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Stories of Interest
- Sarah ten Siethoff is New Associate Director of SEC Investment Management Rulemaking Office
- Catherine Keating Appointed CEO of BNY Mellon Wealth Management
- Credit Suisse to Pay $47Mn to Resolve DOJ Asia Probe
- SEC Chair Clayton Goes 'Hat in Hand' Before Congress on 2019 Budget Request
- SEC's Opening Remarks to the Elder Justice Coordinating Council
- Massachusetts Jury Convicts CA Attorney of Securities Fraud
- Deutsche Bank Says 3 Senior Investment Bankers to Leave Firm
- World’s Biggest Hedge Fund Reportedly ‘Bearish On Financial Assets’
- SEC Fines Constant Contact, Popular Email Marketer, for Overstating Subscriber Numbers
- SocGen Agrees to Pay $1.3 Billion to End Libya, Libor Probes
- Cryptocurrency Exchange Bitfinex Briefly Halts Trading After Cyber Attack
- SEC Names Valerie Szczepanik Senior Advisor for Digital Assets and Innovation
- SEC Modernizes Delivery of Fund Reports, Seeks Public Feedback on Improving Fund Disclosure
- NYSE Says SEC Plan to Limit Exchange Rebates Would Hurt Investors
- Deutsche Bank faces another challenge with Fed stress test
- Former JPMorgan Broker Files racial discrimination suit against company
- $3.3Mn Winning Bid for Lunch with Warren Buffett
- Julie Erhardt is SEC's New Acting Chief Risk Officer
- Chyhe Becker is SEC's New Acting Chief Economist, Acting Director of Economic and Risk Analysis Division
- Getting a Handle on Virtual Currencies - FINRA
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NEWSLETTERS & ALERTS
Goldman Sachs is Worst-Selling Fund Manager in 2017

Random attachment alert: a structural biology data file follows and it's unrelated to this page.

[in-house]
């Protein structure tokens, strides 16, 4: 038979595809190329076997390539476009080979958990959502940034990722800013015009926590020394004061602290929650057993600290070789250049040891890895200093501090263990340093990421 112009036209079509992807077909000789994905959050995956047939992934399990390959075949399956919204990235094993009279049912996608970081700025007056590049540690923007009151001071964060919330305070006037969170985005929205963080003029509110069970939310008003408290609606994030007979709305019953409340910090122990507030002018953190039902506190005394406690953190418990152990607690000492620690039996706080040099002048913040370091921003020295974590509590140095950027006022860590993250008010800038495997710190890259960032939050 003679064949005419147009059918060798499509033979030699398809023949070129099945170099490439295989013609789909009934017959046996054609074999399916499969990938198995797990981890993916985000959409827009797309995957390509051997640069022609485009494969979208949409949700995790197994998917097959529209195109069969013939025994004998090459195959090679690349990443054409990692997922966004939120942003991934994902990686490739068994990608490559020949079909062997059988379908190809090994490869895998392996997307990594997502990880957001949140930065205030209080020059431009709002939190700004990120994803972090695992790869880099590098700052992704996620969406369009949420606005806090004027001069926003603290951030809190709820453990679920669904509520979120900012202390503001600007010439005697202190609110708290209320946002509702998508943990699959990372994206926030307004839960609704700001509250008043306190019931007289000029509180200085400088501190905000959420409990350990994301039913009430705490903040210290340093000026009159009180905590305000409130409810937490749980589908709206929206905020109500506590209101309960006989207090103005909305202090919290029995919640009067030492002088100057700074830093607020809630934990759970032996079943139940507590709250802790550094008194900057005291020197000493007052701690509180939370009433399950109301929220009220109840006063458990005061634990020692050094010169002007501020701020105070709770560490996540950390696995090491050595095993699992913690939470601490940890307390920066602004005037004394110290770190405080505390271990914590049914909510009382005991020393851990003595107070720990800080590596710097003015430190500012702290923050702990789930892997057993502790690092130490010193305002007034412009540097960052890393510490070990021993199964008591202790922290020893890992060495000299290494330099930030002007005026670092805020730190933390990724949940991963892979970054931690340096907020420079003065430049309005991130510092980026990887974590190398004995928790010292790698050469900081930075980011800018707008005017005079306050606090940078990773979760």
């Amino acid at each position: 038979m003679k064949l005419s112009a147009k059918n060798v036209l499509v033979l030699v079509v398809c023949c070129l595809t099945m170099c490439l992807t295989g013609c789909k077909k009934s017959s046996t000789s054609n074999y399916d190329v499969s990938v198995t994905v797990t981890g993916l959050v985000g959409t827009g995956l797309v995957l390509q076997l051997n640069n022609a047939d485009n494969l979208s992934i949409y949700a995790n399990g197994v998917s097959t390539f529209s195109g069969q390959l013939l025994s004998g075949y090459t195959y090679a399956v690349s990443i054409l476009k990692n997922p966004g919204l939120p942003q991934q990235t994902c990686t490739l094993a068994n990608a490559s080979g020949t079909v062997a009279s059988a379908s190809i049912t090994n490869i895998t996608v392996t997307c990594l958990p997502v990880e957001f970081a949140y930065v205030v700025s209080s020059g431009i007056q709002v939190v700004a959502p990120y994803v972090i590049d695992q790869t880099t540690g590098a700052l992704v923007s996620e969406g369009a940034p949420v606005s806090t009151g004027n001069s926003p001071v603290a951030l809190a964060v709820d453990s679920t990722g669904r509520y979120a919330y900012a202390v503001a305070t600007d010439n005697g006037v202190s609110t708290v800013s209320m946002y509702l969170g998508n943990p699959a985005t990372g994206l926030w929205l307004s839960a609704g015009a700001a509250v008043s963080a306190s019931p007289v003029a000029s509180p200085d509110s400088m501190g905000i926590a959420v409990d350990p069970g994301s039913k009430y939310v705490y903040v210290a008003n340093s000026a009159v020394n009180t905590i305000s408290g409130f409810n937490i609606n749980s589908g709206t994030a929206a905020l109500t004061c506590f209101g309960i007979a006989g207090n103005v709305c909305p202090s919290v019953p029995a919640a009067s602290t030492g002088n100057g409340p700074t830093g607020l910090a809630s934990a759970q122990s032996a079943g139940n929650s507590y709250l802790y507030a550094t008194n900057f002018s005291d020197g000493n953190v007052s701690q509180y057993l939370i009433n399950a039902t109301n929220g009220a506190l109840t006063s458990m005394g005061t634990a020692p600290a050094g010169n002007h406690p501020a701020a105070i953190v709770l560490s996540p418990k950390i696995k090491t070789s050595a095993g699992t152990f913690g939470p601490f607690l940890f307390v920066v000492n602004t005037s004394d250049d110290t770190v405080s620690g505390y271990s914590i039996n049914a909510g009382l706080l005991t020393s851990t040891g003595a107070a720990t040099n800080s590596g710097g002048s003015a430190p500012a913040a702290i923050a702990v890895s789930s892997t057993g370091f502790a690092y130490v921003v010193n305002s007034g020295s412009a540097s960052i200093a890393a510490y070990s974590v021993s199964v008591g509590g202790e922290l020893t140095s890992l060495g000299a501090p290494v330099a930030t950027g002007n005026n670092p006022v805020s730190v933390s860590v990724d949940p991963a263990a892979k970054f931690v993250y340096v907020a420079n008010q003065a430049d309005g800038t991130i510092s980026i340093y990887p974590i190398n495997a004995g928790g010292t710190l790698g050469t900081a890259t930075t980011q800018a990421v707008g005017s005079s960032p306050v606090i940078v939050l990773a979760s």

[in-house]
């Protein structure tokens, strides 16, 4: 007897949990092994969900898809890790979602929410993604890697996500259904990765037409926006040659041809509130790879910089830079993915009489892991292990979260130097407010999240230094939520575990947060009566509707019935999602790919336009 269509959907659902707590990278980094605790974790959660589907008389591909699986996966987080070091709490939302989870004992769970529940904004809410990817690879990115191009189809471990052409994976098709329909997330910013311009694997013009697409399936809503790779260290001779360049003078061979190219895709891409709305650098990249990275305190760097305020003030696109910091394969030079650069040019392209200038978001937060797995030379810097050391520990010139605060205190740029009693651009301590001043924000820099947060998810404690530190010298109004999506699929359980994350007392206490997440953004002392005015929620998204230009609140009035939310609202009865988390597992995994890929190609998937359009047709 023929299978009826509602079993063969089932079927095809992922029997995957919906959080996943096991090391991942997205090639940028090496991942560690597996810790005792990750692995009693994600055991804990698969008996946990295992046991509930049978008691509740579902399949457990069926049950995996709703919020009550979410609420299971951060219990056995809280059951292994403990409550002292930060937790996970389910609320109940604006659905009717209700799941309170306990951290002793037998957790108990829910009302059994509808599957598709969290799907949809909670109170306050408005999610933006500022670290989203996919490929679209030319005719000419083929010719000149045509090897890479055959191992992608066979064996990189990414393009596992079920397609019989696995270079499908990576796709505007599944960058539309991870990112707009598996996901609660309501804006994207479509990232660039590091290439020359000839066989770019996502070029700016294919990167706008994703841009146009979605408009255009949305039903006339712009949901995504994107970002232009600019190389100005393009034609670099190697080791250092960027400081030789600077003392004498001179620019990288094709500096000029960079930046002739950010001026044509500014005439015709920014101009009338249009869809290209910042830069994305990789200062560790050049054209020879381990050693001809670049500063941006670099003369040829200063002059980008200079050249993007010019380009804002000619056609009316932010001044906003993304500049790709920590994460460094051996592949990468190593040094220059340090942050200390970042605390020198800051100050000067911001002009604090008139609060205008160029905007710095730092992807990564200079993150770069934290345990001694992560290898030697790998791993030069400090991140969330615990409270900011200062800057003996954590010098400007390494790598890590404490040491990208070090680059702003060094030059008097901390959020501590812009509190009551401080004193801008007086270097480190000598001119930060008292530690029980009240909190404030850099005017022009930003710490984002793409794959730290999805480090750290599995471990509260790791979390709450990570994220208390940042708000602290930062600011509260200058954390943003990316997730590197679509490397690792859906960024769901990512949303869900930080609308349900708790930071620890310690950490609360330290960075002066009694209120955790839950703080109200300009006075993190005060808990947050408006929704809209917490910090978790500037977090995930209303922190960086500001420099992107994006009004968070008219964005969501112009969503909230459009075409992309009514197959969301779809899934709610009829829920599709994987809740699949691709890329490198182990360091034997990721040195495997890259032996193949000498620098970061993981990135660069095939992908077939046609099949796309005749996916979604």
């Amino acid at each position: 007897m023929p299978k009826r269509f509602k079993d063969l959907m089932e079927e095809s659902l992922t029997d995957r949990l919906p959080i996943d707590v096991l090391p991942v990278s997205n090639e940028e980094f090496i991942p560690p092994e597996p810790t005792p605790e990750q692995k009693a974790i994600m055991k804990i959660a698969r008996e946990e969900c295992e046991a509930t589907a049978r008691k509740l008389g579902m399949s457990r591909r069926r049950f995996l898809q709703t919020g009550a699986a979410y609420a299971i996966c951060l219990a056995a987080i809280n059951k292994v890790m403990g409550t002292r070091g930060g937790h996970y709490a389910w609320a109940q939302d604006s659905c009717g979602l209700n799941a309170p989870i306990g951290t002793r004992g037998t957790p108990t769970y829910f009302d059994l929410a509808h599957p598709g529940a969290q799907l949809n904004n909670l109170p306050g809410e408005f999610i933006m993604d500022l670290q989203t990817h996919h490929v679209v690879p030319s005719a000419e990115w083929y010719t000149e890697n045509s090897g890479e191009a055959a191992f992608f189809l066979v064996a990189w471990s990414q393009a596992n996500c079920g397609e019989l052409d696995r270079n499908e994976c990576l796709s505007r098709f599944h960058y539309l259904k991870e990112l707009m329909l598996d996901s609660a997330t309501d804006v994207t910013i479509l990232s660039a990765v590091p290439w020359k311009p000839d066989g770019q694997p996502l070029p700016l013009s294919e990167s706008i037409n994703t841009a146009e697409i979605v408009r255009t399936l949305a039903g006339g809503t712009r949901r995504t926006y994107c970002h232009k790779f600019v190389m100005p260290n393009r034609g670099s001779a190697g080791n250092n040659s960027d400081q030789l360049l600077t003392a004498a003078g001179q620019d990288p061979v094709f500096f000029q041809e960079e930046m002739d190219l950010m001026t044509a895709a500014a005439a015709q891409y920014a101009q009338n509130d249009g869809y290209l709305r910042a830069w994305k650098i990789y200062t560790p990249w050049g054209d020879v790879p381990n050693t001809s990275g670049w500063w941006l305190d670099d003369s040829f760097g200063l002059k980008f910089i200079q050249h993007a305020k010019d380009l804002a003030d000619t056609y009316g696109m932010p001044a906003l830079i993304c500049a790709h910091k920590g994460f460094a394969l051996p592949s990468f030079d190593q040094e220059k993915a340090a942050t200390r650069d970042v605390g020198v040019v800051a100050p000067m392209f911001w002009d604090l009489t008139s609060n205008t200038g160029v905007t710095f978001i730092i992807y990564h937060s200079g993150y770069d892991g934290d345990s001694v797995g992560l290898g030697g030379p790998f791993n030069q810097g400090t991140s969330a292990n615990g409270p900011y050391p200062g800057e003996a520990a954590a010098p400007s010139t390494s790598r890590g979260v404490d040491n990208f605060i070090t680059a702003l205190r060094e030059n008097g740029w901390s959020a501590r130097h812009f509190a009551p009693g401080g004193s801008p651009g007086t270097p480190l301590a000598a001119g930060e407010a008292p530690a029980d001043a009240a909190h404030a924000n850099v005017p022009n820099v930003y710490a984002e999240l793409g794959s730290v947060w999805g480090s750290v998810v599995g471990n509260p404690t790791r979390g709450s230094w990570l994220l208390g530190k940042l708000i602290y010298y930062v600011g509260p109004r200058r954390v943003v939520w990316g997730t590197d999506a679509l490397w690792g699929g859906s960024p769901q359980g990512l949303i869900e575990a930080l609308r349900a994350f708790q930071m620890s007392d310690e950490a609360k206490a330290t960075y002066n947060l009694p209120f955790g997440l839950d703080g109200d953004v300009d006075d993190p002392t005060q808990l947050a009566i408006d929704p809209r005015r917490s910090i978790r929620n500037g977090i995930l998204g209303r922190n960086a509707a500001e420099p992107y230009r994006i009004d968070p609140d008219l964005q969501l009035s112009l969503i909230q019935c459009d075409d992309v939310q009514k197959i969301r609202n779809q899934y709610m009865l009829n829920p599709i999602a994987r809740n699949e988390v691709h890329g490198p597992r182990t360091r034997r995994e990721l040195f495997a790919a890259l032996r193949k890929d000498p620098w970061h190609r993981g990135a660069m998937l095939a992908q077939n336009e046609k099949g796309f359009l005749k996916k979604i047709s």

[Photo: Goldman NYSE Booth, by Justin Lane / EPA file]
While not exactly 'first to worst', the news is still an embarassment for Goldman Sachs which seeks top ranking in all of its endeavors. According to Morningstar, investors have, so far in 2017, pulled nearly $27 billion from mutual funds run by Goldman Sachs Asset Management. - almost double the level of withdrawals experienced by Federated Investors, the 2nd-worst selling mutual fund firm. Other fund complexes that have experienced significant outflows are: Fidelity, Morgan Stanley and Franklin Templeton.
FinancialTimes reports that GSAM blamed the large outflows this year on investors pulling out of its money market funds, short-term investment vehicles that provide clients with a liquid alternative to cash. A spokesman added that the company’s mutual fund range, excluding money market funds, had inflows so far this year.
And, just to put these numbers into proper perspective, GSAM has $1.3 trillon under management. That said, the division's has seen Q1 revenues fall nearly 7% from the same period last year, while profilts have fallen almost 17%. The firm acknowledges that it has felt the same sting that has crippled active fund management throughout the industry.